College Hockey:
Inaugural Cape Cod Classic is a rousing success

Questions remain regarding the future of the event

— In a community known for its love of summer college baseball, is college hockey all it needs to fill the long winter void?

Interestingly enough, the first ever Division I game to be played on the peninsula located just over 50 miles southeast of downtown Boston pitted two schools from the state of New York as host Colgate topped the U.S. Military Academy 3-1.

It all began when Colgate athletic director Dave Roach took a short side trip on the suggestion of an athletic department employee, after droppng his daughter off at summer camp in nearby Sandwich, to tour the 1,500-seat Lt. Joseph P. Kennedy, Jr. Memorial Skating Rink and the accompanying facilities at the brand new Hyannis Youth and Community Center.

From there, the athletic department teamed up with the Colgate Alumni Association to put together a weekend full of events for Columbus Day weekend, traditionally seen as the culmination of the tourist season on the Cape when many experienced vacationers take advantage of the relative lack of congestion which plagues the summer high season.

The Raiders already had Army traveling to Starr Rink in Hamilton to open the season, and when coach Don Vaughan reached out to his counterpart Brian Riley at Army to suggest a change of venue, it was a welcome suggestion from an old family friend. Vaughan had been recruited to play at St. Lawrence thirty years ago by Brian’s older brother Rob before the latter succeeded their father Jack as the bench boss at West Point.

The Black Knights have a Cape connection of their own, not only due to the local population of service men and women from Camp Edwards and Otis Air Base, but also because of the local connection to the Riley family coaching dynasty at Army. Altogether, with Brian now starting his seventh season at the helm, a Riley has led Army hockey for 59 consecutive years.

The longest tenured of the three was the father, Jack, who led the cadets for 36 campaigns and coached the USA Olympic team in its undefeated run to a gold medal at the 1960 Squaw Valley Winter Games, before retiring to Marstons Mills, a village just to the northwest of Hyannis. The 90-year old Riley was greeted by a standing ovation as he walked onto the ice to drop the ceremonial first puck.

The HYCC is the home of the highly successful Tier III Junior A Cape Cod Cubs of the IJHL, who won their league’s Super Elite title in just their first year of existence.

“It’s really fast,” was the sentiment heard around the packed arena during the first intermission after a scoreless but energetic opening period from those used to watching the high school and junior games played here.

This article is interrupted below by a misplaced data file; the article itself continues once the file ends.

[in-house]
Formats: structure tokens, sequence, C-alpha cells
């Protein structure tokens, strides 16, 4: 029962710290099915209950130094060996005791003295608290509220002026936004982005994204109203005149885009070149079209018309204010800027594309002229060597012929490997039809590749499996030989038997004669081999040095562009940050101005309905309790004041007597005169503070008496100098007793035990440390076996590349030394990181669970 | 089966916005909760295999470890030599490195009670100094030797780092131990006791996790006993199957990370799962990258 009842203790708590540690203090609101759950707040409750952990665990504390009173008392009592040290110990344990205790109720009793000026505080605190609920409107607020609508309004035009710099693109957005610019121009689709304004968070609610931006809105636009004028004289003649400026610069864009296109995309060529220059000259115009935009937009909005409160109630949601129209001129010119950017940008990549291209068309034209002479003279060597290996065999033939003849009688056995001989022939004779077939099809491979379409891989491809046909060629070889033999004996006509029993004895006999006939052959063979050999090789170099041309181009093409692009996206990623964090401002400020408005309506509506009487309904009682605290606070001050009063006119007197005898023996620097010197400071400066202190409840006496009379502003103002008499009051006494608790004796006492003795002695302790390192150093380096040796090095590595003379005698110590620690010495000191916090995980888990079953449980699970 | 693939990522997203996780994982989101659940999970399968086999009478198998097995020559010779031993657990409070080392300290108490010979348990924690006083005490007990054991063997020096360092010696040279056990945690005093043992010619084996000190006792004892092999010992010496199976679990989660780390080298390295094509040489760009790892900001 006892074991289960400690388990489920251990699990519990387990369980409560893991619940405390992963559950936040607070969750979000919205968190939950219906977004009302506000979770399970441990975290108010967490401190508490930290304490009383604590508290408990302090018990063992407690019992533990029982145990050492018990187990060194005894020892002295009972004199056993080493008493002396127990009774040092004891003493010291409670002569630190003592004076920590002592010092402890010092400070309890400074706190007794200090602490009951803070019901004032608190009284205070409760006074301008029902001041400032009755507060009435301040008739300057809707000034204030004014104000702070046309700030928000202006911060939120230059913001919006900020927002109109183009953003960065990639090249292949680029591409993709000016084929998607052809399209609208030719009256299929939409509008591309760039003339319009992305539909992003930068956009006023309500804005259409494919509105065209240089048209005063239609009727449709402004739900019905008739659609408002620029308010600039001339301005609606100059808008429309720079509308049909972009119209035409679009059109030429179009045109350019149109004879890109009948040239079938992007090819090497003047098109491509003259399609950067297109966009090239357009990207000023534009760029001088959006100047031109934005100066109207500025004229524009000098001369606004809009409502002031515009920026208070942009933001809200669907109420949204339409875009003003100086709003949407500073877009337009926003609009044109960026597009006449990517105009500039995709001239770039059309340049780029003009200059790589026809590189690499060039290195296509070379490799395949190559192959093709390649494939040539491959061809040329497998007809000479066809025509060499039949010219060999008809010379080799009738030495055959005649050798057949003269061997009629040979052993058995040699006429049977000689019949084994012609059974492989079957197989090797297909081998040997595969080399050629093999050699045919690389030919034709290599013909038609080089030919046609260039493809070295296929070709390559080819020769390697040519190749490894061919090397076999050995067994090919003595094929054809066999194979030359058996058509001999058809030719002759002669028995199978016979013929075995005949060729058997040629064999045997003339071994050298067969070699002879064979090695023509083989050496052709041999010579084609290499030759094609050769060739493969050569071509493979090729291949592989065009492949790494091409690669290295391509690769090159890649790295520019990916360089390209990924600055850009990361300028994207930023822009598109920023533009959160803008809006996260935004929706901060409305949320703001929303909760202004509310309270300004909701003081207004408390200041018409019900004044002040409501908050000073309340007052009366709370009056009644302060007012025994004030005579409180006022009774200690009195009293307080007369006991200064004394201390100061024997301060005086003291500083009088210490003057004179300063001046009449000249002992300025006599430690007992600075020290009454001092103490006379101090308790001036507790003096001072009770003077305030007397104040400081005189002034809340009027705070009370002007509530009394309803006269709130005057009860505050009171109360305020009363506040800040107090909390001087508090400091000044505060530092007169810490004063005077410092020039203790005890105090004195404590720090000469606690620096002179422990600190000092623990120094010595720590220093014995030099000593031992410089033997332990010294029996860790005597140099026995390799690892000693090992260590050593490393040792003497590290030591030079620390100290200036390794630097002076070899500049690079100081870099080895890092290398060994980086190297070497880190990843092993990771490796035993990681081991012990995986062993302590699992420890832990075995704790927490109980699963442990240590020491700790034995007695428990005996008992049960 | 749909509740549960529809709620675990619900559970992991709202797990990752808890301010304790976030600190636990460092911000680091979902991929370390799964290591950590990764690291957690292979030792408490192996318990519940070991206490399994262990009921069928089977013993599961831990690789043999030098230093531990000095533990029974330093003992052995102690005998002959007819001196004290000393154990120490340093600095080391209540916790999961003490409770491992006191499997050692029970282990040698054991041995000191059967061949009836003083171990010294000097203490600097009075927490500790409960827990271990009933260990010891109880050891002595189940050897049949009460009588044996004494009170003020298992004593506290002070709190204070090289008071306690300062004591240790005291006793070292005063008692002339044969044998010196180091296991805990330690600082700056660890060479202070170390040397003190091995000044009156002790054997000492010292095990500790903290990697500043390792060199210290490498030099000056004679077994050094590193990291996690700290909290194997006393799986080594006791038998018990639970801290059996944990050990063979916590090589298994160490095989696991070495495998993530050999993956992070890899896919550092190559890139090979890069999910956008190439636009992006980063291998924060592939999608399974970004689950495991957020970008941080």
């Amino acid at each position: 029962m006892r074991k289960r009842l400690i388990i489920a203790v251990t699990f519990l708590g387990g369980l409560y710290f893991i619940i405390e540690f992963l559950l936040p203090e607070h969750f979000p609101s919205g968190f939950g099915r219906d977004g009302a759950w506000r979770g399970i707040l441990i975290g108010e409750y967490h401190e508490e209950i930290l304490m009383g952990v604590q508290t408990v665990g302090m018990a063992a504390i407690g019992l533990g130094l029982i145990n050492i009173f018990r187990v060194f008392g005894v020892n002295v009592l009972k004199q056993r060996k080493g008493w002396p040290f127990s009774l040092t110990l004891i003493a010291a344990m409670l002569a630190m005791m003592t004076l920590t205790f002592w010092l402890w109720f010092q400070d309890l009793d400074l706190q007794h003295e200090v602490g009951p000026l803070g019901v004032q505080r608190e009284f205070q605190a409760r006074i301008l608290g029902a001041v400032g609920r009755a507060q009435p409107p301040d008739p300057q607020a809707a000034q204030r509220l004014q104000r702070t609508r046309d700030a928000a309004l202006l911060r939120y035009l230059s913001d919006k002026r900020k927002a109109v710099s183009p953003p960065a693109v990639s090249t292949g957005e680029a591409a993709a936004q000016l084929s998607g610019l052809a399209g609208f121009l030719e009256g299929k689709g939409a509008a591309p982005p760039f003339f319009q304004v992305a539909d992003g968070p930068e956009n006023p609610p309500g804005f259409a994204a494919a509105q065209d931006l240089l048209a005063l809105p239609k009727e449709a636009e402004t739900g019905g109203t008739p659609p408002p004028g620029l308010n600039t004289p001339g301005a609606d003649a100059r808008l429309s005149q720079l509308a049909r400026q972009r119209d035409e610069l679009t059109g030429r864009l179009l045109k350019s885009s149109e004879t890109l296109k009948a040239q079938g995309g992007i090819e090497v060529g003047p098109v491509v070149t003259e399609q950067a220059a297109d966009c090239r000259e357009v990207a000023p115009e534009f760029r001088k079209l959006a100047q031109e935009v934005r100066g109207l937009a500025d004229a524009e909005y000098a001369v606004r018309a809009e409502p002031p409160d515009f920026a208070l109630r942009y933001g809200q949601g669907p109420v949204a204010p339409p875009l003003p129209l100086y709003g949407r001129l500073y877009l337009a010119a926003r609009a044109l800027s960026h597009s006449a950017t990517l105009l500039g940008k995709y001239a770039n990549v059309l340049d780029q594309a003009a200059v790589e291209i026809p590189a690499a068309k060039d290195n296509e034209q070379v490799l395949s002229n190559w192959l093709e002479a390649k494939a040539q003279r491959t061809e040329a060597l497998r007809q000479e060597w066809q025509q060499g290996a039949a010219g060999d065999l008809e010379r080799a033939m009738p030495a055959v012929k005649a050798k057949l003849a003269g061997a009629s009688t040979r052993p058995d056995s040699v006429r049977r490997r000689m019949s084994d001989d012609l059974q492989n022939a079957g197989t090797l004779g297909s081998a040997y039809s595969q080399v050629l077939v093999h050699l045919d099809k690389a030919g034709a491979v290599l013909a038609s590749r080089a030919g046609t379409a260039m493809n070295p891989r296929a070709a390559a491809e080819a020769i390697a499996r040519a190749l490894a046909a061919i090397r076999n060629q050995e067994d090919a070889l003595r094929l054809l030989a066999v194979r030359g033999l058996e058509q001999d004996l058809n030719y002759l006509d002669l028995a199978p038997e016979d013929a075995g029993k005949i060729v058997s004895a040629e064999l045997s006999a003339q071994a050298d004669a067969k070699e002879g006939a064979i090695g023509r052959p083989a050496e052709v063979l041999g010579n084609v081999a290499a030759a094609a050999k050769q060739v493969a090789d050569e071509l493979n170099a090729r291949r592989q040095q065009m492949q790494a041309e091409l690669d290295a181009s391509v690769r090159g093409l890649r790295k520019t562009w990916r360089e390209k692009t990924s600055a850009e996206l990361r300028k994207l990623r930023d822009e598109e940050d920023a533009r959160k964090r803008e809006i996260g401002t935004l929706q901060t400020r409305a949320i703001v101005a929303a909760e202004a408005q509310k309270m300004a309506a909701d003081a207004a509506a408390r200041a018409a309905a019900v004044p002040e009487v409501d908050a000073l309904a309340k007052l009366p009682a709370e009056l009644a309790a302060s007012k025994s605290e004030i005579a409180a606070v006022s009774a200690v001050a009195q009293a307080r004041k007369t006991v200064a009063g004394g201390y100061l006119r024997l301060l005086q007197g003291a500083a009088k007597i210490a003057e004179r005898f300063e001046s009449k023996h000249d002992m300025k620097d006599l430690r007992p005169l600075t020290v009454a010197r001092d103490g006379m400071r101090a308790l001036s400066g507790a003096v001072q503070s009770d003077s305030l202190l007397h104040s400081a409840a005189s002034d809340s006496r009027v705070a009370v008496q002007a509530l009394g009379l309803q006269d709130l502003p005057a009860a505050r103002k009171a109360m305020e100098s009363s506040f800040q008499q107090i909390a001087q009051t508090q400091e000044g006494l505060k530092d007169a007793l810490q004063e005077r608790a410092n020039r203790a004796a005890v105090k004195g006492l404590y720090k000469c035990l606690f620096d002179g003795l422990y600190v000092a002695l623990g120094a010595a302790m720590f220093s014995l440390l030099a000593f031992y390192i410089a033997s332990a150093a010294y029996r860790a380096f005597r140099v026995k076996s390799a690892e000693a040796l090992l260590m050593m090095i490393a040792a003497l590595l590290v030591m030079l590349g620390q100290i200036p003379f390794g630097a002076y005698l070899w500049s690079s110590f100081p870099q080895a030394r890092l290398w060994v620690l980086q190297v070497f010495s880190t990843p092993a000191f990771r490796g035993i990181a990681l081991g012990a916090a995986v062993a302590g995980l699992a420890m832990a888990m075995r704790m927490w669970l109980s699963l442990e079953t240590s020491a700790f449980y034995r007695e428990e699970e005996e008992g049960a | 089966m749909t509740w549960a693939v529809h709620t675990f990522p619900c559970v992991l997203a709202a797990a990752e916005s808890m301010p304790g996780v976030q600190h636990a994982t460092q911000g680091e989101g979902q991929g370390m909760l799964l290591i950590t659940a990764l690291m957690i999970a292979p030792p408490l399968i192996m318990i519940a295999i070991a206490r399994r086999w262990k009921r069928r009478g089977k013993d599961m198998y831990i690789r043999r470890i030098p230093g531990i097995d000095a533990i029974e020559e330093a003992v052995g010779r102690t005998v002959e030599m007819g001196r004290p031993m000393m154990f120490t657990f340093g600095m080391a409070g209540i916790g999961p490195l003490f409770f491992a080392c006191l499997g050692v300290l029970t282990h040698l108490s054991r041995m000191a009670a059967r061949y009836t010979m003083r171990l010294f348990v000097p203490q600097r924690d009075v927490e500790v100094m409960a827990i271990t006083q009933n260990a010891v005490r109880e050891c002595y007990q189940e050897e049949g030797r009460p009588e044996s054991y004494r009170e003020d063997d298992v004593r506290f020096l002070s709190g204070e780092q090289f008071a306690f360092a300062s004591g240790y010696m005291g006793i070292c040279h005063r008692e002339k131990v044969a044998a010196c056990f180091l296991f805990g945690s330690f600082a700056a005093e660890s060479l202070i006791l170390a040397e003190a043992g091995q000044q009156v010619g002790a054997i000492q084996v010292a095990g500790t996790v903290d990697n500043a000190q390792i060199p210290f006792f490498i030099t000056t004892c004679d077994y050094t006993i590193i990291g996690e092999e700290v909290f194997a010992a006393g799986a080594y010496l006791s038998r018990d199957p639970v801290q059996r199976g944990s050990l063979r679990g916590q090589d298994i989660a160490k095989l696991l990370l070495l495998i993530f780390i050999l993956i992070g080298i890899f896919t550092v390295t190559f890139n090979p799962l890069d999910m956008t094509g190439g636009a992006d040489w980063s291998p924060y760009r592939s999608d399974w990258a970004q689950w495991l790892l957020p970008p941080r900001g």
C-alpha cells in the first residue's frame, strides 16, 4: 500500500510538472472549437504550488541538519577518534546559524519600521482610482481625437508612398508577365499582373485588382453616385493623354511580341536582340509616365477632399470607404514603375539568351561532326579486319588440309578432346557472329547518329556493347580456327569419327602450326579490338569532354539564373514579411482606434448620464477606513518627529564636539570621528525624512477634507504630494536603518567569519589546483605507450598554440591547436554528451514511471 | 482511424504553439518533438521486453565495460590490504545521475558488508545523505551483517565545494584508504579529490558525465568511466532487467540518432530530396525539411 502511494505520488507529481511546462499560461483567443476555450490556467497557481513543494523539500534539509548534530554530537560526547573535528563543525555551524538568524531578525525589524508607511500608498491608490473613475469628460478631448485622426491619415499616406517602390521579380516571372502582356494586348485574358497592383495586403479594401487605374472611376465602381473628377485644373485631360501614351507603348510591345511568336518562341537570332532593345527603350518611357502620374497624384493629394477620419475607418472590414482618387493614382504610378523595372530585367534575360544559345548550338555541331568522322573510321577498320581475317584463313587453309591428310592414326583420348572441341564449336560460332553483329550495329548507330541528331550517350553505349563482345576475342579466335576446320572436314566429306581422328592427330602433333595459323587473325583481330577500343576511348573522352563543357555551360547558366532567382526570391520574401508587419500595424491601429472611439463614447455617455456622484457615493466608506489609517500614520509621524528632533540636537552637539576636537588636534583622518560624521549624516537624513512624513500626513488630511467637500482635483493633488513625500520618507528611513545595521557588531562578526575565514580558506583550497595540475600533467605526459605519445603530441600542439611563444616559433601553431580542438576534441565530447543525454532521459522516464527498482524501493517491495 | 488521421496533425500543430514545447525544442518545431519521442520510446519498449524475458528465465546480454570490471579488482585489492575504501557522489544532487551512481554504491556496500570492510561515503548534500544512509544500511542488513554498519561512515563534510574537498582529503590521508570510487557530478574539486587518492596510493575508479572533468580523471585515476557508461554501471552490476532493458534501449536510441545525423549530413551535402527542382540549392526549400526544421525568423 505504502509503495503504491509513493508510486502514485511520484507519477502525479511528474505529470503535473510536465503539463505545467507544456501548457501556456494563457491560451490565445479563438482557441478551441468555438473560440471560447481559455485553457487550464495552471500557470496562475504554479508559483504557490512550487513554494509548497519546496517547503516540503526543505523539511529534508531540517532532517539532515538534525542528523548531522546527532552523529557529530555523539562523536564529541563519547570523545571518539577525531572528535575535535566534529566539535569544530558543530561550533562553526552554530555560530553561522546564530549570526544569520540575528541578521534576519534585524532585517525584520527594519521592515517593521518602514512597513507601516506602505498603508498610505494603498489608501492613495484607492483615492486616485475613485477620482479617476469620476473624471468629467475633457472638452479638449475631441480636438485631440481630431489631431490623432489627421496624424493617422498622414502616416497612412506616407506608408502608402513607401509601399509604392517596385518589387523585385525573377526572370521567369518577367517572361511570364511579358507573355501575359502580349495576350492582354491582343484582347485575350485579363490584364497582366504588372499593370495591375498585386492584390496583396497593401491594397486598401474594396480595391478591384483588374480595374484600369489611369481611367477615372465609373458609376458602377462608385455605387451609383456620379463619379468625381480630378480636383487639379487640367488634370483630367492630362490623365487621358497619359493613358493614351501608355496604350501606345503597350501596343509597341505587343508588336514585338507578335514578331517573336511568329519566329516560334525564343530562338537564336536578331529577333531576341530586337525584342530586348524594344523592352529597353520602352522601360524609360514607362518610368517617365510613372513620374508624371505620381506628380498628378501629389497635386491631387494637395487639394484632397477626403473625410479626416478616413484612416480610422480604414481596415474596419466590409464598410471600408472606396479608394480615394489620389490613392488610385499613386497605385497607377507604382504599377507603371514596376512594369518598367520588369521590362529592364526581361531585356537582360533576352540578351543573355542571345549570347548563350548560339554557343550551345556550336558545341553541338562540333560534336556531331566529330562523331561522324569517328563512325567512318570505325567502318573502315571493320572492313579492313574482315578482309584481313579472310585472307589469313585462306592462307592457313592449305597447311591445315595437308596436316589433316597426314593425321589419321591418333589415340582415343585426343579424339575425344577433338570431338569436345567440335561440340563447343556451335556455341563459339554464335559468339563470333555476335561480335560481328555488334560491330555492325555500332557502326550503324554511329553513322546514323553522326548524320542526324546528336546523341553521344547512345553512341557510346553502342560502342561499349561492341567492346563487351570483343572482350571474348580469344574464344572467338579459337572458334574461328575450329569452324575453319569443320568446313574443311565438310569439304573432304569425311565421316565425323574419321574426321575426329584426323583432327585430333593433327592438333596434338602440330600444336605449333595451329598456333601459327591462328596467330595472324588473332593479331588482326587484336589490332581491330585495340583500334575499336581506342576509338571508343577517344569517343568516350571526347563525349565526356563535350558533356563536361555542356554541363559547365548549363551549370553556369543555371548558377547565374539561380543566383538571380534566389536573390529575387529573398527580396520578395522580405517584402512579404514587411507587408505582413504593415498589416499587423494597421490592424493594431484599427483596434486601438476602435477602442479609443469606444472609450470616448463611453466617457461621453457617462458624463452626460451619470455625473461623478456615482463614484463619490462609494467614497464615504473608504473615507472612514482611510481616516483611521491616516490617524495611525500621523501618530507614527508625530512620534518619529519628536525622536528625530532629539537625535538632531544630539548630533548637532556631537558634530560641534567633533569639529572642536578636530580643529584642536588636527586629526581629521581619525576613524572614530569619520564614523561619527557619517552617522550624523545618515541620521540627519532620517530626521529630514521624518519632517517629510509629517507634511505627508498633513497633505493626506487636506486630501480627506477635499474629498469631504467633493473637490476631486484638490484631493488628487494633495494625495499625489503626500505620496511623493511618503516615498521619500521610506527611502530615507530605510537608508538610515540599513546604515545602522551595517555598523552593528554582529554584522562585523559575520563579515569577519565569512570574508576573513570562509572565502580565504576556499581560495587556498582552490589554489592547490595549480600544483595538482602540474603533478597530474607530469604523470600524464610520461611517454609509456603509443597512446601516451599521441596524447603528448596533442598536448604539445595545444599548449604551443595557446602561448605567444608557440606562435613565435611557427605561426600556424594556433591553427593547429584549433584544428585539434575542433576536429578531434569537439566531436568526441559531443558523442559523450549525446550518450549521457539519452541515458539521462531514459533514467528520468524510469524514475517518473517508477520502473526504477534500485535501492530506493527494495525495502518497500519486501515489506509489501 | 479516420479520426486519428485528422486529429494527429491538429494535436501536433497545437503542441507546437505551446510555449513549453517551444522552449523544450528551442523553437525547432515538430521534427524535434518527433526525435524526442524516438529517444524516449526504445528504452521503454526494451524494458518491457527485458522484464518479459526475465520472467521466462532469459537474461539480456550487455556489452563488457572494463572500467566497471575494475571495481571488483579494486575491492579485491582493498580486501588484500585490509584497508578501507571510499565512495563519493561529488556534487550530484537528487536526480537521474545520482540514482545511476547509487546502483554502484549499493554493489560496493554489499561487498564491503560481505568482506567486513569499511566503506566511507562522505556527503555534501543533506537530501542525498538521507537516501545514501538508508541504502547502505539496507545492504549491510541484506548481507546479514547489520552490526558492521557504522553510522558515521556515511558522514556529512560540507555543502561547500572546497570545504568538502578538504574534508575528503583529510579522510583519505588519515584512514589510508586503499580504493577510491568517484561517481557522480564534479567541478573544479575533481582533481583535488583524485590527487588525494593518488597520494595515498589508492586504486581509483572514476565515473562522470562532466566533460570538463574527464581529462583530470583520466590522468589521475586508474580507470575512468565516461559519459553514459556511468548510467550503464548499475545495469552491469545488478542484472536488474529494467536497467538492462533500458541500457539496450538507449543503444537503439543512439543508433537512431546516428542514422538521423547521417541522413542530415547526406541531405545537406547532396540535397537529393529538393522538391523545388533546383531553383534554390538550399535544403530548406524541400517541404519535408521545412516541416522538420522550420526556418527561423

ECAC Officiating Supervisor Paul Stewart, who had been a member of the Cubs before the team’s original encarnation disbanded over thirty years ago, was the leader of the group, which also included Jack Riley, that brought them back to the ice in 2009 after the HYCC officially opened its doors. Both he and ECAC Commissioner Steve Hagwell were on hand for what was billed as the “inaugural” Cape Cod Classic.

Now, the word inaugural connotes the first edition of what is to become a perennial event. This all begs several questions.

Is that the case? If so, will it always include Colgate, Army, or both? Is there a possibility of creating a four-team tournament and/or showcase, possibly sponsored by the ECAC, Atlantic Hockey, and local business? Is such a multi-game format not the only financially enticing long-term option given the limited capacity of the building? Certainly other teams can attract their alumni for a hockey-themed vacation in an otherwise popular destination.

Both coaches gave every part of the event high marks, from the support of the local Chamber of Commerce all the way to the ice quality. Beyond that, nothing for the future is set in stone, yet. By packing 1,595 patrons inside, all those involved proved the idea was a success and there is no reason to believe that it will not continue to be no matter what future editions bring.

“I thought it was a great atmosphere, said Vaughan. “Our guys have had a great time. To see Coach Riley back at the beginning of the game to drop the puck was pretty special. The crowd was fantastic and I thought they saw a pretty good hockey game. We had a lot of alumni down and we had a golf tournament with a great turnout. You couldn’t ask for better weather and we are staying over and having a team outing tomorrow so our guys can enjoy the Cape.”

“It was awesome,” echoed Riley. “Everything from the hospitality that was extended to us, the facility, the atmosphere. It was a great experience and the people on Cape Cod did a great job so I’m hopeful we will have a chance to come back. We haven’t [discussed the future], but Coach Vaughan and I go way back so I’m sure this is something we will talk about.”

Colgate will hit the ice again in a week for a home exhibition against Brock next Saturday before heading to Sault Ste. Marie for a pair against Lake Superior State on Oct. 22-23. Army will be back in action next Sunday when it plays its home and Atlantic Hockey opener against Holy Cross.

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